Days before the genre-defying film opened in the U.S., internet giant Yahoo already proclaimed Inception as the best film of the year to-date. Yahoo wrote in its citation: "From its mind-bending dream-within-a-dream-within-a-dream plot to its way cool special effects, the movie stands head-and-shoulders above an otherwise lackluster movie summer."
Then the glowing reviews started pouring in--from Time Magazine and New York Times and Variety to the pop-centric USA Today and Chicago Times to the heady Rolling Stone. Writers were bolwed over by director Christopher Nolan’s high-concept film. Inevitably, the word "Oscar" kept coming up.
This prompted news bureau Reuters to ask in a syndicated article, "Can Inception safely dream of Oscar glory? That’s one conundrum that will linger long after average moviegoers have stopped debating the ambiguities of Christopher Nolan’s twisty new thrill ride into the subconscious."
In 2007, the middle of July would definitely be too early to start thinking about the Oscars. Back then, Hollywood loaded up its prestige fare in the fall so that it would stay fresh in the minds of Academy voters. Yet last year, four of the ten Best Picture nominees--including winner The Hurt Locker--were released in the summer. So Inception’s chances for a best picture nomination may not be a farfetched idea.
The Warner Bros. release cleared the first hurdle last weekend when it opened to a solid $60.4 million in North America. Oscar nominees don’t have to be box office blockbusters, but if Nolan’s fan base hadn’t shown up en masse, that would have damaged the movie’s chances.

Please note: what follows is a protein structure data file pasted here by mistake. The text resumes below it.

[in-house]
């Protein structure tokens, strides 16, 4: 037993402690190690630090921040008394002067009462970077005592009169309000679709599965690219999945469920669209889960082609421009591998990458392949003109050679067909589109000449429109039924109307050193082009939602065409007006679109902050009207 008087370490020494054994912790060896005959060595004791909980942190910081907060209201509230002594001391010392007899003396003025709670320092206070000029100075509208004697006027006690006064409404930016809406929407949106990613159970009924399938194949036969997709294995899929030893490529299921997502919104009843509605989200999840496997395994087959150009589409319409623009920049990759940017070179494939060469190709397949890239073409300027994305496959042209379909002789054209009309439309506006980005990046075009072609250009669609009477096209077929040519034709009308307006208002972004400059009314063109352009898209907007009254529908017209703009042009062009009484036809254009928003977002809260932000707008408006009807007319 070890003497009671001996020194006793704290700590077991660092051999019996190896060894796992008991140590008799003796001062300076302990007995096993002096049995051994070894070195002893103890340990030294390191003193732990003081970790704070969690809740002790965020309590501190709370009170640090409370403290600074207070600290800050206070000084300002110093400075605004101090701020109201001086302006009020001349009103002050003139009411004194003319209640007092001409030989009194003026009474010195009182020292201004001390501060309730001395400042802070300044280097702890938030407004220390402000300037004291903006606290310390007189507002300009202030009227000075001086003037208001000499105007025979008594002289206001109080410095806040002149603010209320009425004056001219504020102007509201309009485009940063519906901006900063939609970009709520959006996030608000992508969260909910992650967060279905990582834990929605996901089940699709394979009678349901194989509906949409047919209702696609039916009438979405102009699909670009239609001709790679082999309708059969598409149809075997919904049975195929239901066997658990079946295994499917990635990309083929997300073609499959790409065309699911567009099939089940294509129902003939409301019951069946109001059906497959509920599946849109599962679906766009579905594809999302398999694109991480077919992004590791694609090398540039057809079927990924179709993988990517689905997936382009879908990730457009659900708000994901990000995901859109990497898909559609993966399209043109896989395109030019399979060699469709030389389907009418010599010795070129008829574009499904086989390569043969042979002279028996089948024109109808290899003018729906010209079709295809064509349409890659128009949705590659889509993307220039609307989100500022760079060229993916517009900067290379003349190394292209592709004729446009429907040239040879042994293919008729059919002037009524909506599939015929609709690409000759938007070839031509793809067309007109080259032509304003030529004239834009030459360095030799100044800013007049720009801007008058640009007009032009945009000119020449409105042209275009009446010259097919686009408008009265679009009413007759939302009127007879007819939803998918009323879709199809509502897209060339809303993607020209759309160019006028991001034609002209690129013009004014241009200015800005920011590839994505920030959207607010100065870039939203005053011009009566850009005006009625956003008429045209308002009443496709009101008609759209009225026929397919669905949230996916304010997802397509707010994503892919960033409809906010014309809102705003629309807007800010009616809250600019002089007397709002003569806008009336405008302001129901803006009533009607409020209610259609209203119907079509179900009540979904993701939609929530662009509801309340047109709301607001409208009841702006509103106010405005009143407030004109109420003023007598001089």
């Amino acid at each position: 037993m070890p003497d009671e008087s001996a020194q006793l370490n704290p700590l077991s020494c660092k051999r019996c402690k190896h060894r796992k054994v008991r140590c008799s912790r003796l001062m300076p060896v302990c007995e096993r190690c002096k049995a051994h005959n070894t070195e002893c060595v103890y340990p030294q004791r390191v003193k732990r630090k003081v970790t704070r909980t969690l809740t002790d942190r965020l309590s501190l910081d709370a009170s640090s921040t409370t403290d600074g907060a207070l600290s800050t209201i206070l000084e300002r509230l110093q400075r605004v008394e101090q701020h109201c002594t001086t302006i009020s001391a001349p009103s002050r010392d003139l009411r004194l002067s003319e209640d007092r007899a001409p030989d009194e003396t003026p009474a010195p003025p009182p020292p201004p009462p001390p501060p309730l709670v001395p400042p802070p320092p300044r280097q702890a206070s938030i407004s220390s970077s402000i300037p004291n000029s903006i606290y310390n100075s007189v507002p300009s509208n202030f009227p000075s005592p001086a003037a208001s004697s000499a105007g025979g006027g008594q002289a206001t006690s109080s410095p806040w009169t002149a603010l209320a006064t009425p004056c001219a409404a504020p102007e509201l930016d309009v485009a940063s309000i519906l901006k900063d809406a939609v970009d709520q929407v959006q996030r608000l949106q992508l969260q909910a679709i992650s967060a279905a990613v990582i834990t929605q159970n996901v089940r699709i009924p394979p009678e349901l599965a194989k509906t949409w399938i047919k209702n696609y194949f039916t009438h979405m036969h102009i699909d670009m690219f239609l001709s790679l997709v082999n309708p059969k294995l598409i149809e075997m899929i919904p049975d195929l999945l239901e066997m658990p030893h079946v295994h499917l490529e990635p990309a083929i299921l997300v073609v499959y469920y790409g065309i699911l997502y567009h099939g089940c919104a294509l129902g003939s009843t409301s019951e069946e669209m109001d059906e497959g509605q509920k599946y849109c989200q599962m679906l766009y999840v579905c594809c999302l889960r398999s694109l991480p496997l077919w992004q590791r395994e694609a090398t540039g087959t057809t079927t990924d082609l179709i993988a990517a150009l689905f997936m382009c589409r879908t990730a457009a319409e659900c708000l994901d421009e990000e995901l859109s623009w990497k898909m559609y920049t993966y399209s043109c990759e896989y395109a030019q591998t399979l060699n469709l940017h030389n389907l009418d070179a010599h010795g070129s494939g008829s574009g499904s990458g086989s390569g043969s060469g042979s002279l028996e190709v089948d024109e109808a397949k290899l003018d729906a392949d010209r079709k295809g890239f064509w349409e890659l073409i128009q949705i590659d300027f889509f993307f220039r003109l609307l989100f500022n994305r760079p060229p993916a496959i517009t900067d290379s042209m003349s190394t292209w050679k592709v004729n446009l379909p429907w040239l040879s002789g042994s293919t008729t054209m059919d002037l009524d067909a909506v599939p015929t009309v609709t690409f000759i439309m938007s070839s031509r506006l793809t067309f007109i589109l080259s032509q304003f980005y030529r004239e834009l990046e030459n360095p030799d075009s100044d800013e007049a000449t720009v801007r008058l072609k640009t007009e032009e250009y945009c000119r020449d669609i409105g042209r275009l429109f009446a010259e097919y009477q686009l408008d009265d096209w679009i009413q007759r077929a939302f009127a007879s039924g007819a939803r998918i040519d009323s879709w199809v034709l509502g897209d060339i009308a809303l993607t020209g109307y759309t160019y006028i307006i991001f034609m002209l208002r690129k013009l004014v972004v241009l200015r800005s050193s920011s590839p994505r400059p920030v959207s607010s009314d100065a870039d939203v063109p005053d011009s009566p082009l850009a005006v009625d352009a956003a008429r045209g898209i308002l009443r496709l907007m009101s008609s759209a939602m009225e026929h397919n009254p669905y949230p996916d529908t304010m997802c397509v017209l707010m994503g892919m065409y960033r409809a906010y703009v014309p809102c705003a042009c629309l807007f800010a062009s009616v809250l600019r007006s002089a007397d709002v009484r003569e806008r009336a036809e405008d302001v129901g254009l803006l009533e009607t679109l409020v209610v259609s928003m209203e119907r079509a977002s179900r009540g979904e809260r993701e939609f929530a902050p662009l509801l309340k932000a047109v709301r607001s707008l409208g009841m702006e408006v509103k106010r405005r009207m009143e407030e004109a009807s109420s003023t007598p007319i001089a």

Still according to Reuters, "Such other visionary movies as 2001: A Space Odyssey, Blade Runner and The Matrix all failed to earn best picture nominations, though they picked up nominations in other categories. On the other hand, it might be a good omen that Alfred Hitchcock’s Spellbound, his 1945 plunge into Freudian dream analysis and surrealism, earned best picture and director nominations. Inception should also prove competitive in a wide range of categories, and, with 10 slots to fill, that would help push it into best picture contention.
"Now, it’s all a question of how the industry responds over the coming weeks and months. First reactions, which trickled in over the weekend, were for the most part upbeat. ’I saw Inception last night & had a good time, but must admit it’s a bit trite & stilted. Still though, leagues above most drivel,’" producer Ted Hope wrote to his Twitter followers.
In another tweet, Lost executive producer Damon Lindelof, no stranger to mind-bending puzzlers, exclaimed, ’I wish that someone would break into my dreams and give me an idea HALF as good as INCEPTION.’"
(Still playing across the Philippines in IMAX, Digital 2D and regular format, Inception is distributed by Warner Bros. Pictures, a Warner Bros. Entertainment Company.)